Farming has an amazing ability to kick you just where it hurts.
Since my last article we have had the high of using our new dry cow and fresh cow shed for the first time. A fresh cow cubicle shed for 35 cows is something that we looked to do for a long time. It gives us the chance to manage those first 40 days post-calving very closely.
In addition, it has also meant that we have a further loose yard for 10 dry cows/heifers.
Our builder Stan Richards did a great job of delivering the build in record time, even with the weather against us.
But the excitement of the shed was short-lived with the arrival of the dreaded six-month annual TB test.
We had been clear for seven years and nothing could prepare us for the 10 reactors.
Last time, we lost six when we were milking half the numbers, so percentage-wise it isn’t as bad, and last time we went clear straight away. All we can do is keep our fingers crossed for the next test.
In the meantime, we have tried to be proactive. I have had a camera put up on the new shed to monitor the open feed barrier for wildlife at night. We are also going to badger-proof both farmyards, which shouldn’t take much doing.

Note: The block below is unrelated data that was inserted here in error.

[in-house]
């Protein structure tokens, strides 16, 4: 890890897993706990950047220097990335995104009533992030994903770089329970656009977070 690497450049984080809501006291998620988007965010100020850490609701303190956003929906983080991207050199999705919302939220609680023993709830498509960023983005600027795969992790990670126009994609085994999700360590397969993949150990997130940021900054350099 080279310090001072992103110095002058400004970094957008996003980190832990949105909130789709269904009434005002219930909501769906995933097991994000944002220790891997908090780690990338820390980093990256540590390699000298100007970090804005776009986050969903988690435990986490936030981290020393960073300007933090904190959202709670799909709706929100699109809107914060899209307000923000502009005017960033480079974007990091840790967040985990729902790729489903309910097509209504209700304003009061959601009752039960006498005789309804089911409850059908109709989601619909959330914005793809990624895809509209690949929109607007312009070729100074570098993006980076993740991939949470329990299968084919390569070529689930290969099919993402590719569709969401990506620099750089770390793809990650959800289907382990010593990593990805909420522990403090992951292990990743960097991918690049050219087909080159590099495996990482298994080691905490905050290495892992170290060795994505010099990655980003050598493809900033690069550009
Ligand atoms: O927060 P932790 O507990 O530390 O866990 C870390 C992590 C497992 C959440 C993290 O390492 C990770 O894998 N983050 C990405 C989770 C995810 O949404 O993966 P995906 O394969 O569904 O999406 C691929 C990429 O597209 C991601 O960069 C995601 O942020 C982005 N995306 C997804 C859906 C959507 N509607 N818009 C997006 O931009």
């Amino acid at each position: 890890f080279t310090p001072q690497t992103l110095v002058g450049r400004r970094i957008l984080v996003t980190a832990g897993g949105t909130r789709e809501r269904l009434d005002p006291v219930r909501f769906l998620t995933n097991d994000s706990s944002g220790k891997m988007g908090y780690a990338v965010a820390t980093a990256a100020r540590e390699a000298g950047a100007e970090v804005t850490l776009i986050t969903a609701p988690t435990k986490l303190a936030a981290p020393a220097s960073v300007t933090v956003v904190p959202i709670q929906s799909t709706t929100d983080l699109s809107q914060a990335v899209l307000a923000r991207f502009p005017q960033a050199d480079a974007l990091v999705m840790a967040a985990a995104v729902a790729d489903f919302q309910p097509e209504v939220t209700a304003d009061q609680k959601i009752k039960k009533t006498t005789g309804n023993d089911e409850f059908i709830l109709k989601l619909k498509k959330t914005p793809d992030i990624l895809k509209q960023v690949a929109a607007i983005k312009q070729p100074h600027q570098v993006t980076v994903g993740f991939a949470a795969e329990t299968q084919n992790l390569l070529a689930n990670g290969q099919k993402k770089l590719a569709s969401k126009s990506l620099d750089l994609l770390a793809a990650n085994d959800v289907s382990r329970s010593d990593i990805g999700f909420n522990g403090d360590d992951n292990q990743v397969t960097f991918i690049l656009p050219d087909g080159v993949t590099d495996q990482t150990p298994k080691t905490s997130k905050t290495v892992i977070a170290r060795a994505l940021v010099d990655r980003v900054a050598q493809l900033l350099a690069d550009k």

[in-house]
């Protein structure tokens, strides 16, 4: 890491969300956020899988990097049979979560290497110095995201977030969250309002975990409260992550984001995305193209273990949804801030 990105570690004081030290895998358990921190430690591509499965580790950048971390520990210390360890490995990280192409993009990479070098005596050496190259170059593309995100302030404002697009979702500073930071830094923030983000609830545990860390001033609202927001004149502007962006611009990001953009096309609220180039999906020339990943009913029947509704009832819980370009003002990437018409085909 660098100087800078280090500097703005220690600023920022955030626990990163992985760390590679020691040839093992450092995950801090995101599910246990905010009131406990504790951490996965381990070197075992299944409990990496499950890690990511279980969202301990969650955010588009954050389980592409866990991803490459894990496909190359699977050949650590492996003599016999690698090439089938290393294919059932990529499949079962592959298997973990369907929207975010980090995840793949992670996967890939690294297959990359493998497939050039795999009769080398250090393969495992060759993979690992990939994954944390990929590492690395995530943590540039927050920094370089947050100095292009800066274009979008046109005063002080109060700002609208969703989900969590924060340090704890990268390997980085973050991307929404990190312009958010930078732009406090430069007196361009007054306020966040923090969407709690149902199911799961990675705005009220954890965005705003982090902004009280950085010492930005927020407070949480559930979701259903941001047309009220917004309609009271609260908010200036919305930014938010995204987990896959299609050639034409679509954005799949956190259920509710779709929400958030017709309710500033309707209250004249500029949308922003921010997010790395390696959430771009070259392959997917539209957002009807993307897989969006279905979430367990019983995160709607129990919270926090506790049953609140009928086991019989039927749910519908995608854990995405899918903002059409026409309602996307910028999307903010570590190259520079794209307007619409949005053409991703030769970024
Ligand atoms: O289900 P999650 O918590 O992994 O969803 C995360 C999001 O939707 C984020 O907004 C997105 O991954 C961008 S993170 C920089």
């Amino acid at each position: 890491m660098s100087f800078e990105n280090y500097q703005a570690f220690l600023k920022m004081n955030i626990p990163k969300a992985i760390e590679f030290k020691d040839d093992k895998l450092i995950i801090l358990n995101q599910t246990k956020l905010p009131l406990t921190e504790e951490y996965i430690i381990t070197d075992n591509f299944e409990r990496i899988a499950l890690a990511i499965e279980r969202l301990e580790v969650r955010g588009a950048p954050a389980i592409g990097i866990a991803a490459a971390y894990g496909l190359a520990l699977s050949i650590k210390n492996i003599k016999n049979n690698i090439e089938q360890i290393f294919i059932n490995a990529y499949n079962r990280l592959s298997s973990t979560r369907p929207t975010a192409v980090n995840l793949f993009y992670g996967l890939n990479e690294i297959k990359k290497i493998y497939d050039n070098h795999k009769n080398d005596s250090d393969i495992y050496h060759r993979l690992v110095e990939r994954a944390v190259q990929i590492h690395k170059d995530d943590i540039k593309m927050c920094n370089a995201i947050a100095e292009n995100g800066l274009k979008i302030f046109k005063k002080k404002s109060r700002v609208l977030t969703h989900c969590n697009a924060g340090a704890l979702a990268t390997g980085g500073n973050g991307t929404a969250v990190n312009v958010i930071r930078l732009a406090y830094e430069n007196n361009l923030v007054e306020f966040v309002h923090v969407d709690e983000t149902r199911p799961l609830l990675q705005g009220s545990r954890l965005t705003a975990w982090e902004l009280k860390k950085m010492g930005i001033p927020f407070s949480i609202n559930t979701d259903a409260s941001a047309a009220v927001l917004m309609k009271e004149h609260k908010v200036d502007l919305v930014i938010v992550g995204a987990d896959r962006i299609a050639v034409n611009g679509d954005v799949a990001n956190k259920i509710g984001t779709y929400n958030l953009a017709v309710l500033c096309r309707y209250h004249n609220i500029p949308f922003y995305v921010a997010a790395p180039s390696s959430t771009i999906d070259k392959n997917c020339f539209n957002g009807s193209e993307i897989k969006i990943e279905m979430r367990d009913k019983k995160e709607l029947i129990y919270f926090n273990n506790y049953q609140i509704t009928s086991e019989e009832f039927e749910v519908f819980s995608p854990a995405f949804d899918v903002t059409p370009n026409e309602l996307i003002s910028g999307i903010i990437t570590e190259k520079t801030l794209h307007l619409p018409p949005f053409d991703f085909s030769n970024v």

It takes a close-knit team to deal with the result, but we have all got our heads around it and otherwise, things are looking pretty positive on the farm.
The first application of SingleTop fertiliser followed two weeks after the slurry, and the grass is already responding. We have put a plan together, with an aim to do four or five cuts, with first cut hopefully being taken the last week of April, weather permitting.
This year we will try not to take any of our youngstock forage from our silage ground to ensure that we focus those acres on making top-quality forage.
The youngstock have done brilliantly on haylage and concentrates over the past six months so we will continue with that approach.
Let’s hope we do not get overrun with beef calves. Even if we were to go clear of TB in 120 days, we would still have an additional 80 mouths to feed on the farm.
Read more about Shropshire farmer Henry Wilson